How do you carry a flame on a plane?

Flight carried four flames in case a back-up was required

A photograph of two of the  heat resistant miners’ lamps carrying the eternal flame on an Aer Lingus transatlantic flight. Photograph: Mark Little via Twitter

A photograph of two of the heat resistant miners’ lamps carrying the eternal flame on an Aer Lingus transatlantic flight. Photograph: Mark Little via Twitter

Thu, Jun 20, 2013, 16:59

Here’s a question: how do you carry a flame (even an eternal one) on a scheduled transatlantic flight?

Well, the process goes something like this. For starters, there are four flames rather than one to make sure there is a back-up in case one, or two or even three extinguish during the flight.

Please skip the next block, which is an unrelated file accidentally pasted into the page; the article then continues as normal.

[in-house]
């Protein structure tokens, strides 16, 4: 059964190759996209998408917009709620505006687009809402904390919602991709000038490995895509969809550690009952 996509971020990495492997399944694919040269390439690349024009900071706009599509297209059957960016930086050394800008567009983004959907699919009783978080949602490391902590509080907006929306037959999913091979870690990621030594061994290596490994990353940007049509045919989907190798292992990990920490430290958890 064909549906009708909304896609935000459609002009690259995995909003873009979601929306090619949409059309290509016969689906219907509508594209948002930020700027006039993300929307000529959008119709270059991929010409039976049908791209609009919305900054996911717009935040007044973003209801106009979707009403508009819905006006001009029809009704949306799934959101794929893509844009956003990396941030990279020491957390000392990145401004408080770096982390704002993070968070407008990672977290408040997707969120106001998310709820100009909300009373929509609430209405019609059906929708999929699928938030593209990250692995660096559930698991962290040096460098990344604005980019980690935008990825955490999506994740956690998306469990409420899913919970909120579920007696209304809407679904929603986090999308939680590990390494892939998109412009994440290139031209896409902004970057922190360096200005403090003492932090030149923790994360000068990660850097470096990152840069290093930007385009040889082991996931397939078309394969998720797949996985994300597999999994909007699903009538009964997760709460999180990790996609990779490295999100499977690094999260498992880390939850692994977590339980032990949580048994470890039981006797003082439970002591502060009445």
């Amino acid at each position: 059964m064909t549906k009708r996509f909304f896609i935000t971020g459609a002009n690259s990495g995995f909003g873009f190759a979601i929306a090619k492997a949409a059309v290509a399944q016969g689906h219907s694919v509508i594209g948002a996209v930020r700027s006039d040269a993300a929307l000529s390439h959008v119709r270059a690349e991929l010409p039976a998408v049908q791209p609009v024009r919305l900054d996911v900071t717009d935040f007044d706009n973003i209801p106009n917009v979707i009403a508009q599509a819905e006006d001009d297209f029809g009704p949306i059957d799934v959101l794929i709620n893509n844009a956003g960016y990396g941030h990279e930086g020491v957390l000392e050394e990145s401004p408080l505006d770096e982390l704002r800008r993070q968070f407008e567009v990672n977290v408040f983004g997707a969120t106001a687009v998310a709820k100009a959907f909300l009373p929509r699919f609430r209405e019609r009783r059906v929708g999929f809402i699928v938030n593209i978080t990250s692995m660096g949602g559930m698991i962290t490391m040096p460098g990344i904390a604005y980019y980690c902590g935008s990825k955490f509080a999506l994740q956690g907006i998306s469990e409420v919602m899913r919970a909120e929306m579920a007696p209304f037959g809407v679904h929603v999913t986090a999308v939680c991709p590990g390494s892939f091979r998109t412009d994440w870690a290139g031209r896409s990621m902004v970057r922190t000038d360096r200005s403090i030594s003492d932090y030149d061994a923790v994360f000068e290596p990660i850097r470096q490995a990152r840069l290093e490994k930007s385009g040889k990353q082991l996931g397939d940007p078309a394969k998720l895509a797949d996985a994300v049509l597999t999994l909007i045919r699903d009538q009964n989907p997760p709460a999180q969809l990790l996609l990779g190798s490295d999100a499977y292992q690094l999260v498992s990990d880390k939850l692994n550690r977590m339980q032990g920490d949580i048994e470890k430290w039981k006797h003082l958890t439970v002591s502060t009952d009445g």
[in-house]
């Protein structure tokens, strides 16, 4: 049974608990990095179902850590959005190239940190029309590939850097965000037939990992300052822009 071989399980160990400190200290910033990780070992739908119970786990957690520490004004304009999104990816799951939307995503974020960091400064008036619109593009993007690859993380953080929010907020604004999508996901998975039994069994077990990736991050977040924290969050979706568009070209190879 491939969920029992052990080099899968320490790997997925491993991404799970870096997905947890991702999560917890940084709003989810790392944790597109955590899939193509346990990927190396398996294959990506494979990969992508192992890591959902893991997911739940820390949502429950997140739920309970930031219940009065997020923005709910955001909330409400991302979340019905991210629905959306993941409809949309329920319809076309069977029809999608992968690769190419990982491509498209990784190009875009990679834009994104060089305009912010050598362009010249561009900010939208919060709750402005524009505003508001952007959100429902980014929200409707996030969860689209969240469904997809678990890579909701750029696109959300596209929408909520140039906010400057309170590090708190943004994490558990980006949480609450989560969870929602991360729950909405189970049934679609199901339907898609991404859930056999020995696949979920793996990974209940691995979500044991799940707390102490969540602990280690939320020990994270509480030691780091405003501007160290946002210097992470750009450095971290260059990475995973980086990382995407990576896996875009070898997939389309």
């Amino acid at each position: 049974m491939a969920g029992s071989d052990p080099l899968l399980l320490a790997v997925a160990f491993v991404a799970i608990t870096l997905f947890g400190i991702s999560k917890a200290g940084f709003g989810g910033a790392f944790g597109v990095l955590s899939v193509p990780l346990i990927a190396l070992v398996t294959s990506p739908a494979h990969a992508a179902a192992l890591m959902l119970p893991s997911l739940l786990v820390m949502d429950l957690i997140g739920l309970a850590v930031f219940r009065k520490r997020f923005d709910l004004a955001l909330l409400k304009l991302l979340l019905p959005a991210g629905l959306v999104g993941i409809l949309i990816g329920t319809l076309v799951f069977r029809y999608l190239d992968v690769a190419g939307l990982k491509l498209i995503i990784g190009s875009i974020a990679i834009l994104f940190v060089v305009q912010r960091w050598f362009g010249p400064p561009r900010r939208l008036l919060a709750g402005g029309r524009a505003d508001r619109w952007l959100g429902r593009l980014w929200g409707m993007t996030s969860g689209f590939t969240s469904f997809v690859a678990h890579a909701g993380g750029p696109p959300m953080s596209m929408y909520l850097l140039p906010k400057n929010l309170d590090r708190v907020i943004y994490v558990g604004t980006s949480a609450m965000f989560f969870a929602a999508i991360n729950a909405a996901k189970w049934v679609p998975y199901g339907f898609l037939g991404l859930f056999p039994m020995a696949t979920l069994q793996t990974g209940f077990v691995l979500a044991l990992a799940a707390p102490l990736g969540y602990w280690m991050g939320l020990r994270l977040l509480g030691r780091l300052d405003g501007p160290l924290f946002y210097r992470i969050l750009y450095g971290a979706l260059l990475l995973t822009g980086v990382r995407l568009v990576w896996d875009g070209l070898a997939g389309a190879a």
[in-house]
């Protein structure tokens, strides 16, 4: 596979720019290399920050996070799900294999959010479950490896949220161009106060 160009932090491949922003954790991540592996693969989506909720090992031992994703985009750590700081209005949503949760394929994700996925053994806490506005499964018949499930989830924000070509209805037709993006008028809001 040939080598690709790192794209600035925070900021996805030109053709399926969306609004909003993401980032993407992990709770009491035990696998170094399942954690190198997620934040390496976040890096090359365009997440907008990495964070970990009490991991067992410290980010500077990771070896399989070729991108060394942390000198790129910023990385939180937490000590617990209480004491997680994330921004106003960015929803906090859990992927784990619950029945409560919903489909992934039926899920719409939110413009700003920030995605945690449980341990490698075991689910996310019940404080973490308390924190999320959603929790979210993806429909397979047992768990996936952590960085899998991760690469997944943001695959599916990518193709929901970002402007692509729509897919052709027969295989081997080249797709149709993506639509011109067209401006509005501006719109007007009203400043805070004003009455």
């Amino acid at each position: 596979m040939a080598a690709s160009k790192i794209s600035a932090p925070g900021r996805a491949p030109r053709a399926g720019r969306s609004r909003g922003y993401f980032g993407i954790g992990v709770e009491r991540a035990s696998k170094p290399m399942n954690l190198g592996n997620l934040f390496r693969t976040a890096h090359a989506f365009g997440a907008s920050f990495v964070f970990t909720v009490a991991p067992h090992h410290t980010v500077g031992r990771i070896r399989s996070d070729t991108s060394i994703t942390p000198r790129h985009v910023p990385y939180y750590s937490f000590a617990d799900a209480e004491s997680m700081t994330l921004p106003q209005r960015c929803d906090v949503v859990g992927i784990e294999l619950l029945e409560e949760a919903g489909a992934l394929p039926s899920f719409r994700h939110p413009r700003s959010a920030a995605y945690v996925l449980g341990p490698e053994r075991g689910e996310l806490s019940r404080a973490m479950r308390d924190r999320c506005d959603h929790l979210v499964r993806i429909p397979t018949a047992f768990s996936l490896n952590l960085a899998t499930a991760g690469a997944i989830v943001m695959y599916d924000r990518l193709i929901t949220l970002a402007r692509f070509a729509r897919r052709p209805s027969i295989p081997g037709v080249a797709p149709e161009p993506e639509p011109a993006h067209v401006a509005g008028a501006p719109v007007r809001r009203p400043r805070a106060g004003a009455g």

The flames were enclosed in four heat resistant miners’ lamps with their oxygen supply and enough paraffin for 20 hours. They were enclosed in a case which was strapped to the seat.

The flames were accompanied by an Aer Lingus engineer with fire marshal experience.

Luckily for Aer Lingus they had a template in the transportation of the Olympic flame around the world.

As carrying a flame on a passenger airline is somewhat irregular permission from the every-wary American airport authorities and their Irish equivalent was required in advance.